We arrived in Ikebukuro, Tokyo, Japan around 7:30am. Jet-lagged, disorientated and in desperate need of coffee, we waltzed into the nearest STARBUCKS from our Hotel. Immediately, I thought, I can’t believe I’ve come all the way to Japan for a STARBUCKS! But that wasn’t necessarily the way the rest of the trip was going to (Ja)pan out!
Once we got our bearings around the area we decided to head into air conditioned paradise (any shopping mall; be it over or under ground) just to get out of the scorching heat and stumbled upon a lunchtime spot that seemed to be ending its lunch service but were quite happy to take us in.
With my limited Japanese and pointing at pictures in a menu, I ordered a set meal with a bowl of ramen – a Japanese noodle soup dish which was flavoured with ox tongue – and spicy chicken pieces served over rice and the ubiquitous miso soup.
All dishes are accompanied by miso soup – a traditional Japanese clear broth made of stock called “dashi” into which softened miso paste (fermented soya bean paste) is mixed, tofu is often present in white blocks floating in the soup. Miso soup is quite savoury, so I can only imagine it being fundamental in helping people replenish fluids and salts lost through sweat!
In the evening, we walked around the area of Ikebukuro and were somewhat intimidated by going into small, local establishments with only 5 seats available at a counter, full of locals and or people leaving work, as we almost couldn’t communicate with the proprietor without picture menus! However, using Trip Advisor, we eventually found a conveyor belt sushi place that came very highly recommended. The chefs and head chef in the centre of the track creating the sashimi/sushi, often to order, treated every dish as if it were the best dish they would be creating that evening. Precision and skill evident in every piece. The fish was delectable and easily washed down with green tea, poured directly at every seated station. Great fun – delicious food; Oishi!
The following morning we headed to an area of Tokyo called Roppongi and once again dived into the nearest STARBUCKS for a dark chocolate-mocha frap which is the only way to battle the morning heat! And after much tall building climbing, temple hunting and shrine locating we had worked up a bit of an appetite. This time we settled for steamed dumplings, gyoza, and spring rolls (vegetable and prawn).
That evening we took a trip to Ginza – the 5th Avenue of Tokyo – and in a local basement bar sampled Yakitori. Japanese chicken pinchitos! Yaki – grilled; tori – bird in the context of food, therefore, put it together = Yakitori is technically grilled chicken skewers but in Japan it’s not just thigh meat that gets a turn on the bbq. Chicken liver, heart, gizzards and chicken skin are also given the bamboo stick skewer treatment.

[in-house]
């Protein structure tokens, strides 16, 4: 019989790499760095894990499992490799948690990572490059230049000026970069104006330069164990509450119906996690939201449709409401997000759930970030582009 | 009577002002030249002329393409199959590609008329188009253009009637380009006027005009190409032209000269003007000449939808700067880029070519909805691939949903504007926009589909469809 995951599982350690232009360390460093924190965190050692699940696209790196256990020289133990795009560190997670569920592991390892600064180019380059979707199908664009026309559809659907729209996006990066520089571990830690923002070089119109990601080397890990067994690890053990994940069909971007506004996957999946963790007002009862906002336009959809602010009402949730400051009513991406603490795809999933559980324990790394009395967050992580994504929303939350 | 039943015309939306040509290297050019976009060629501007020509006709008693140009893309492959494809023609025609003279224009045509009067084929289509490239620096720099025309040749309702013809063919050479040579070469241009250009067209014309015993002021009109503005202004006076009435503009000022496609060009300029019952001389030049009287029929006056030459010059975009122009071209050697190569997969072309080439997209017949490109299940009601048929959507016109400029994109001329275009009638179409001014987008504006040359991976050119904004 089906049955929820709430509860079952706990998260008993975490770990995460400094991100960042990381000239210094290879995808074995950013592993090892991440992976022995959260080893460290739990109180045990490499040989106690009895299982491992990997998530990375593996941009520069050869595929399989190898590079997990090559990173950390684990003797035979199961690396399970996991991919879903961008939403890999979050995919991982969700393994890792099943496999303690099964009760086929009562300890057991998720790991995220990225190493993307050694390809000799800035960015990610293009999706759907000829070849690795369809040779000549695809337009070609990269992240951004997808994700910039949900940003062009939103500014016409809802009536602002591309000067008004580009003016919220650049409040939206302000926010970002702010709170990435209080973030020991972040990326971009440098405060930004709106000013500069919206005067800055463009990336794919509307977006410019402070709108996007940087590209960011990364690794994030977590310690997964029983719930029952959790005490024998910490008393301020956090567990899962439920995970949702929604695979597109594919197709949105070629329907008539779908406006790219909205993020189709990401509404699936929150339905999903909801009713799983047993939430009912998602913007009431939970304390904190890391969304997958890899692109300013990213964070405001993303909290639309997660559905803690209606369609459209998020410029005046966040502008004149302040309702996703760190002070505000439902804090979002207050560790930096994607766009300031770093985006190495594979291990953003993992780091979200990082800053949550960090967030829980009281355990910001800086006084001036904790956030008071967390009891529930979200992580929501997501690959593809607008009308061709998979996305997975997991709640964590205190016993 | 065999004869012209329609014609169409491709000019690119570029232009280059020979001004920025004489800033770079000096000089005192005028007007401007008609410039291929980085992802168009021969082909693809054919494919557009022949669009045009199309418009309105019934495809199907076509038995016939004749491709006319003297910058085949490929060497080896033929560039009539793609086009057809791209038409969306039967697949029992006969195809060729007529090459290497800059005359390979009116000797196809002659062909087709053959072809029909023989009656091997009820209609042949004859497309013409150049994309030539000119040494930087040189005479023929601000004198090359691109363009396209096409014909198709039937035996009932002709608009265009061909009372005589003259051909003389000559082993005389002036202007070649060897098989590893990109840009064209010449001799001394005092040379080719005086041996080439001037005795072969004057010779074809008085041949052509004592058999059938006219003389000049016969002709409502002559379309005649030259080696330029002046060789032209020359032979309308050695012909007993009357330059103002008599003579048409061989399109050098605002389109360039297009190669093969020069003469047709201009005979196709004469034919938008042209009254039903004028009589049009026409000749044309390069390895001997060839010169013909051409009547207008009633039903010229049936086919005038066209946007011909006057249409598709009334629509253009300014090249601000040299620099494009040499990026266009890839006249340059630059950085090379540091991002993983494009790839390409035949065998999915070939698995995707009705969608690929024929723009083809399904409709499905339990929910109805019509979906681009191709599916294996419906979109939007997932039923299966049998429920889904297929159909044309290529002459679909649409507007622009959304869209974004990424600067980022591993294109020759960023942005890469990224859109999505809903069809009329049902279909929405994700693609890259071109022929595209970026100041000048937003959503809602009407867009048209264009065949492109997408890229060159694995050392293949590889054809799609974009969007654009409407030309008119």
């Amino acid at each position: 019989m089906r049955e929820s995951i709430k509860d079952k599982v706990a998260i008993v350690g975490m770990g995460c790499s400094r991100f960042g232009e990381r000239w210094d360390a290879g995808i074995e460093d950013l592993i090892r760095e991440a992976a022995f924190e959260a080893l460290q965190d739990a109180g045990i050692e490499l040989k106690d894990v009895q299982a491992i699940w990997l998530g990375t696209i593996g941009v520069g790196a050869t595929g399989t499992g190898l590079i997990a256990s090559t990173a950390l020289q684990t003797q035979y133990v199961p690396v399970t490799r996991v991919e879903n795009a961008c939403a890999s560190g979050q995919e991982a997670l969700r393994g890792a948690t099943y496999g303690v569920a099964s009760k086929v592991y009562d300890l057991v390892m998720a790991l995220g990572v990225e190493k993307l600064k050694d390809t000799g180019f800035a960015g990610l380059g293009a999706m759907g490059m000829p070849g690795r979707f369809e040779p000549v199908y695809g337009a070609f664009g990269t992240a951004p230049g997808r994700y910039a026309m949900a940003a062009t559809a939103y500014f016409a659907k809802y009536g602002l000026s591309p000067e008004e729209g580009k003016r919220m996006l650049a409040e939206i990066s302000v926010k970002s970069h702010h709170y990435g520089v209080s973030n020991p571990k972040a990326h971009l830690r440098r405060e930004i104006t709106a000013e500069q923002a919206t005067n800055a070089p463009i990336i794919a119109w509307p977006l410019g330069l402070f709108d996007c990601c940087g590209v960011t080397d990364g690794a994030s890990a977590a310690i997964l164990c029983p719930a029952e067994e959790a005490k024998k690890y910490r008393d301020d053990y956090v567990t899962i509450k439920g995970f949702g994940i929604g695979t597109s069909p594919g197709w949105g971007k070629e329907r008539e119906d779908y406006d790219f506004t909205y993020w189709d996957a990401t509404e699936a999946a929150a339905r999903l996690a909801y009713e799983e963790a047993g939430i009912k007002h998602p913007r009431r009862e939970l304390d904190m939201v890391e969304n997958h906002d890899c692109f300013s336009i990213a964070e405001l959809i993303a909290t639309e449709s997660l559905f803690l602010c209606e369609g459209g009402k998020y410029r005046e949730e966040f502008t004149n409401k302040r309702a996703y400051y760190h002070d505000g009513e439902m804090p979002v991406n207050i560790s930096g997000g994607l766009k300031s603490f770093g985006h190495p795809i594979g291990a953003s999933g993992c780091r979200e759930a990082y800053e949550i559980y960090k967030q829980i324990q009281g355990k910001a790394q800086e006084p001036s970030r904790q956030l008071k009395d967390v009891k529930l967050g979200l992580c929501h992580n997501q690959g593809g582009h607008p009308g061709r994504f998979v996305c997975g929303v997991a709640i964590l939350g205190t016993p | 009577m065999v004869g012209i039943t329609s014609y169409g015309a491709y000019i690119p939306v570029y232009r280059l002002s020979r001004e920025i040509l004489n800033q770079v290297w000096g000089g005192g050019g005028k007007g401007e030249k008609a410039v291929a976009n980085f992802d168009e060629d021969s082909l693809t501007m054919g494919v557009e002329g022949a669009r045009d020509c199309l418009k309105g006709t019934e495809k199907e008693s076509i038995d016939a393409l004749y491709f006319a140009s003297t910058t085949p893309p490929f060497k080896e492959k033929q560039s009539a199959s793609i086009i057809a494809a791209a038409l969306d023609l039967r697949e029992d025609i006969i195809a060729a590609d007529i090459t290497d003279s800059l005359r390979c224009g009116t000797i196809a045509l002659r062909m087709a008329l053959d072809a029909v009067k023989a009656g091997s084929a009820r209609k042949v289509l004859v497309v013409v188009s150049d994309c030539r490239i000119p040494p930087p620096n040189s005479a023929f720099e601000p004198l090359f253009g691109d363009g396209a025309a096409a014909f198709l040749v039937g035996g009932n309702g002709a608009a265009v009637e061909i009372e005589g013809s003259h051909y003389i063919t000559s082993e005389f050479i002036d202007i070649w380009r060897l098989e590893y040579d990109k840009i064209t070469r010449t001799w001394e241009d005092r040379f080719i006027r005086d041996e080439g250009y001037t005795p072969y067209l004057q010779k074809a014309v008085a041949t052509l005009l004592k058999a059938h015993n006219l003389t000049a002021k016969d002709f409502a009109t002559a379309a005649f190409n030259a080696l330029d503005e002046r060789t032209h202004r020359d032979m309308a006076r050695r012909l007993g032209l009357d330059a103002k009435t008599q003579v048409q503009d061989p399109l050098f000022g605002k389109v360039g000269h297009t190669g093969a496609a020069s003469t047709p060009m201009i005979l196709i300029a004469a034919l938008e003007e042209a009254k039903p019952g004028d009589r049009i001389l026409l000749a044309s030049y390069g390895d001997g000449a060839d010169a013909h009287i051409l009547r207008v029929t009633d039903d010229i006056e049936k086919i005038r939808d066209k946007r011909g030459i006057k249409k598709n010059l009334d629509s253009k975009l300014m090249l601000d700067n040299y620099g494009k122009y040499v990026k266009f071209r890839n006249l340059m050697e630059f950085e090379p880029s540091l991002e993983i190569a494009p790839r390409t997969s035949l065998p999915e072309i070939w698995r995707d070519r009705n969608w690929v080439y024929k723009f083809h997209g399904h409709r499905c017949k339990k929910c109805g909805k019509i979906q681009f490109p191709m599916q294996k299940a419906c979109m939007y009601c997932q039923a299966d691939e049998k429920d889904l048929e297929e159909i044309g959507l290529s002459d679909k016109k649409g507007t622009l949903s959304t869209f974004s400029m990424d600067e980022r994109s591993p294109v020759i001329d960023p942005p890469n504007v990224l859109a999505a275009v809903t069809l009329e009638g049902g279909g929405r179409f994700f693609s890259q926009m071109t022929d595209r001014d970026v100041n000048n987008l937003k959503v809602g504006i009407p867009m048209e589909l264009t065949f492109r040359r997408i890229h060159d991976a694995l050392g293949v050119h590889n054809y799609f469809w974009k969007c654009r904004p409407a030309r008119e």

So we ordered some fried calamari which were succulent and delicious and a plate of these varied 5 ‘meat’ yakitori. I quite like offal depending on the way the product is cooked – the yakitori were bold and gutsy in flavour; salty with a charcoal edge – very tasty, however, I couldn’t bring myself to eat the chicken skin which was pallid and uncooked!
Tsukiji Fish Market, Tokyo is the world’s largest fish market and is a prime tourist sight – especially for jet-lagged tourists. It opens at 5am but if you want to be allowed into the world renowned Tuna Auction you have to get there at 4am to try and get a place. Being there early does not guarantee you a visitor’s pass! But wondering around the market at 9am when the stall owners are beginning to clear up is worth a viewing. The various fish, molluscs and crustaceans that are caught and sold wholesale are an impressive sight.
After this and a river cruise to Asakusa for more temple spotting in the heat, we stopped for a very necessary cup of shaved ice. Imagine slush puppies that hold their shape as a mountain of ice flakes and squirted with whatever flavour syrup you want: from fruit flavours to matcha green tea flavour. I enjoyed my watermelon flavour as a reminder of summer back home.
However, on the return to the hotel and needing a pick-me-up we stopped at cafe Italian Tomato, for an iced coffee and a huge slice of lemon meringue pie! Buzzing with sugar and caffeine we were ready for the evening in Harajuku.
Warning: the Japanese slurp their food as a way to create ‘umami’ the 5th flavour (sweet, salty, sour, bitter and umami) plus slurping cools the noodles down. So if eating a bowl of ramen, slurping away to your heart’s content, your shirt will exhibit the effects! As happened that evening over dinner!
We left Tokyo the following morning and headed to Matsumoto via Nagano; home of the Soba Noodle.
Not only did we get to try amazing cold soba noodles with tsuyu (a dipping sauce made with dashi, sweet soy and mirin) but we were fortunate enough to see a Soba Master rolling buckwheat dough out to make these thin soba noodles. In summer, soba noodles are usually served cold on a bamboo tray called a zaru with seasonal toppings – we ate ours with vegetable tempura. I particularly liked this meal; the noodles were light and did not sit heavily on the stomach as pasta can sometimes. The tempura, crispy and incredibly light.
With full bellies we packed our bags and headed to the station for the next stage in our journey. Join me.